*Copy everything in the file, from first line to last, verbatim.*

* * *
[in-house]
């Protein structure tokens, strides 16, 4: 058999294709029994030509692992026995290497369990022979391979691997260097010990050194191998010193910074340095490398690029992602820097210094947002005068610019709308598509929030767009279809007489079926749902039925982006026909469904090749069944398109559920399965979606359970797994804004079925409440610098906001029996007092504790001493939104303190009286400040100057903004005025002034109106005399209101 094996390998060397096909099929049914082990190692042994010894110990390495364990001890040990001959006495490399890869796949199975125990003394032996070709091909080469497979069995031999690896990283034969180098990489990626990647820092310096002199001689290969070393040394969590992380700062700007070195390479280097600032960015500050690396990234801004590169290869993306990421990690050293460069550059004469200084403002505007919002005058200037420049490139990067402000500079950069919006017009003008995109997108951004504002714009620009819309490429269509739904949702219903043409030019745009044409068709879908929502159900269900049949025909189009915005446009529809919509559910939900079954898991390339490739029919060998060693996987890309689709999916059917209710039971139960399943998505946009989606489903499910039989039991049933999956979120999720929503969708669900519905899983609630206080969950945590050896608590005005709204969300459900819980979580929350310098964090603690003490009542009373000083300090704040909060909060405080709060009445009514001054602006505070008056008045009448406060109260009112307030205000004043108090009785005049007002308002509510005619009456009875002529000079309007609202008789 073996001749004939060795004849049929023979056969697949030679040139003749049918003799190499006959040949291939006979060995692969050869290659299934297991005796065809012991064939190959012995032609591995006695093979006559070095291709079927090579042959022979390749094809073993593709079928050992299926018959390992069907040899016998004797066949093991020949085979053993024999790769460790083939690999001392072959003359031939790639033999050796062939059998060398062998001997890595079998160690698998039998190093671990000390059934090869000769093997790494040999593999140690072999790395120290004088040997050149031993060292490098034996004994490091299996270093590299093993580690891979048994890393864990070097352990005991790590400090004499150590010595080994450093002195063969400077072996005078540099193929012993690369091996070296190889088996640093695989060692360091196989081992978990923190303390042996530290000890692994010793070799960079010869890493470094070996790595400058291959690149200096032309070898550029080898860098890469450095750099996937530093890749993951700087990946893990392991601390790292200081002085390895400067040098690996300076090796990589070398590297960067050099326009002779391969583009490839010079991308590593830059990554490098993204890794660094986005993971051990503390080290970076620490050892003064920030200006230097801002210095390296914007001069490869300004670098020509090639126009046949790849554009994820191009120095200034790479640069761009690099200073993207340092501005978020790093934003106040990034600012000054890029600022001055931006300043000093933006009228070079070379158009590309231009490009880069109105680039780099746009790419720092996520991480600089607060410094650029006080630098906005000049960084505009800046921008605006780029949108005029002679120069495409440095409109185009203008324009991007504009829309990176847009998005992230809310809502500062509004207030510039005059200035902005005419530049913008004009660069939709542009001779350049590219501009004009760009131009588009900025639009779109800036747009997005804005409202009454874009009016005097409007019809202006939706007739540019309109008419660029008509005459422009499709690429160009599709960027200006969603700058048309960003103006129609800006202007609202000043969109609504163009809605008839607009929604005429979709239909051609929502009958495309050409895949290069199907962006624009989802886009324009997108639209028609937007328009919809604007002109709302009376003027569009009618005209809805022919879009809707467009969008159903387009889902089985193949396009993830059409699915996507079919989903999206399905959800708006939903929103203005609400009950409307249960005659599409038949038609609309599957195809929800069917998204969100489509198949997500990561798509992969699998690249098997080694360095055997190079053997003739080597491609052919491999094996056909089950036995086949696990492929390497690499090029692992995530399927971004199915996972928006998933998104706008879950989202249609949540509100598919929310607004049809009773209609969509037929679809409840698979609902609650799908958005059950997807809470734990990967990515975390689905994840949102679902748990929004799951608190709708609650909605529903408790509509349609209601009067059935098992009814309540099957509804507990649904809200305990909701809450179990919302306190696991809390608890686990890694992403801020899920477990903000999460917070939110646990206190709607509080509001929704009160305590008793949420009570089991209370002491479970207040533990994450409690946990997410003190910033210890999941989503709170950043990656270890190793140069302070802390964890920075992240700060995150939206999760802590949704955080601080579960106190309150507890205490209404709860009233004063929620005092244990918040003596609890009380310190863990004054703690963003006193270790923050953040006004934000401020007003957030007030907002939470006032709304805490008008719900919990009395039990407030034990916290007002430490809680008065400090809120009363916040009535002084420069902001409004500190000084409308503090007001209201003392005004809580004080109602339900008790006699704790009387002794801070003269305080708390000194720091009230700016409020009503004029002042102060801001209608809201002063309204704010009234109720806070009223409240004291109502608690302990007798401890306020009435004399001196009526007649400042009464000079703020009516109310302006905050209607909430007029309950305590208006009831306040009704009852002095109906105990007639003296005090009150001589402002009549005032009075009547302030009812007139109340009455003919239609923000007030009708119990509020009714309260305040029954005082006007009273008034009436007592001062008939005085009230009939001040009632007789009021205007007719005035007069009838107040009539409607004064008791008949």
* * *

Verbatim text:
[in-house]
């Protein structure tokens, strides 16, 4: 058999294709029994030509692992026995290497369990022979391979691997260097010990050194191998010193910074340095490398690029992602820097210094947002005068610019709308598509929030767009279809007489079926749902039925982006026909469904090749069944398109559920399965979606359970797994804004079925409440610098906001029996007092504790001493939104303190009286400040100057903004005025002034109106005399209101 094996390998060397096909099929049914082990190692042994010894110990390495364990001890040990001959006495490399890869796949199975125990003394032996070709091909080469497979069995031999690896990283034969180098990489990626990647820092310096002199001689290969070393040394969590992380700062700007070195390479280097600032960015500050690396990234801004590169290869993306990421990690050293460069550059004469200084403002505007919002005058200037420049490139990067402000500079950069919006017009003008995109997108951004504002714009620009819309490429269509739904949702219903043409030019745009044409068709879908929502159900269900049949025909189009915005446009529809919509559910939900079954898991390339490739029919060998060693996987890309689709999916059917209710039971139960399943998505946009989606489903499910039989039991049933999956979120999720929503969708669900519905899983609630206080969950945590050896608590005005709204969300459900819980979580929350310098964090603690003490009542009373000083300090704040909060909060405080709060009445009514001054602006505070008056008045009448406060109260009112307030205000004043108090009785005049007002308002509510005619009456009875002529000079309007609202008789 073996001749004939060795004849049929023979056969697949030679040139003749049918003799190499006959040949291939006979060995692969050869290659299934297991005796065809012991064939190959012995032609591995006695093979006559070095291709079927090579042959022979390749094809073993593709079928050992299926018959390992069907040899016998004797066949093991020949085979053993024999790769460790083939690999001392072959003359031939790639033999050796062939059998060398062998001997890595079998160690698998039998190093671990000390059934090869000769093997790494040999593999140690072999790395120290004088040997050149031993060292490098034996004994490091299996270093590299093993580690891979048994890393864990070097352990005991790590400090004499150590010595080994450093002195063969400077072996005078540099193929012993690369091996070296190889088996640093695989060692360091196989081992978990923190303390042996530290000890692994010793070799960079010869890493470094070996790595400058291959690149200096032309070898550029080898860098890469450095750099996937530093890749993951700087990946893990392991601390790292200081002085390895400067040098690996300076090796990589070398590297960067050099326009002779391969583009490839010079991308590593830059990554490098993204890794660094986005993971051990503390080290970076620490050892003064920030200006230097801002210095390296914007001069490869300004670098020509090639126009046949790849554009994820191009120095200034790479640069761009690099200073993207340092501005978020790093934003106040990034600012000054890029600022001055931006300043000093933006009228070079070379158009590309231009490009880069109105680039780099746009790419720092996520991480600089607060410094650029006080630098906005000049960084505009800046921008605006780029949108005029002679120069495409440095409109185009203008324009991007504009829309990176847009998005992230809310809502500062509004207030510039005059200035902005005419530049913008004009660069939709542009001779350049590219501009004009760009131009588009900025639009779109800036747009997005804005409202009454874009009016005097409007019809202006939706007739540019309109008419660029008509005459422009499709690429160009599709960027200006969603700058048309960003103006129609800006202007609202000043969109609504163009809605008839607009929604005429979709239909051609929502009958495309050409895949290069199907962006624009989802886009324009997108639209028609937007328009919809604007002109709302009376003027569009009618005209809805022919879009809707467009969008159903387009889902089985193949396009993830059409699915996507079919989903999206399905959800708006939903929103203005609400009950409307249960005659599409038949038609609309599957195809929800069917998204969100489509198949997500990561798509992969699998690249098997080694360095055997190079053997003739080597491609052919491999094996056909089950036995086949696990492929390497690499090029692992995530399927971004199915996972928006998933998104706008879950989202249609949540509100598919929310607004049809009773209609969509037929679809409840698979609902609650799908958005059950997807809470734990990967990515975390689905994840949102679902748990929004799951608190709708609650909605529903408790509509349609209601009067059935098992009814309540099957509804507990649904809200305990909701809450179990919302306190696991809390608890686990890694992403801020899920477990903000999460917070939110646990206190709607509080509001929704009160305590008793949420009570089991209370002491479970207040533990994450409690946990997410003190910033210890999941989503709170950043990656270890190793140069302070802390964890920075992240700060995150939206999760802590949704955080601080579960106190309150507890205490209404709860009233004063929620005092244990918040003596609890009380310190863990004054703690963003006193270790923050953040006004934000401020007003957030007030907002939470006032709304805490008008719900919990009395039990407030034990916290007002430490809680008065400090809120009363916040009535002084420069902001409004500190000084409308503090007001209201003392005004809580004080109602339900008790006699704790009387002794801070003269305080708390000194720091009230700016409020009503004029002042102060801001209608809201002063309204704010009234109720806070009223409240004291109502608690302990007798401890306020009435004399001196009526007649400042009464000079703020009516109310302006905050209607909430007029309950305590208006009831306040009704009852002095109906105990007639003296005090009150001589402002009549005032009075009547302030009812007139109340009455003919239609923000007030009708119990509020009714309260305040029954005082006007009273008034009436007592001062008939005085009230009939001040009632007789009021205007007719005035007069009838107040009539409607004064008791008949």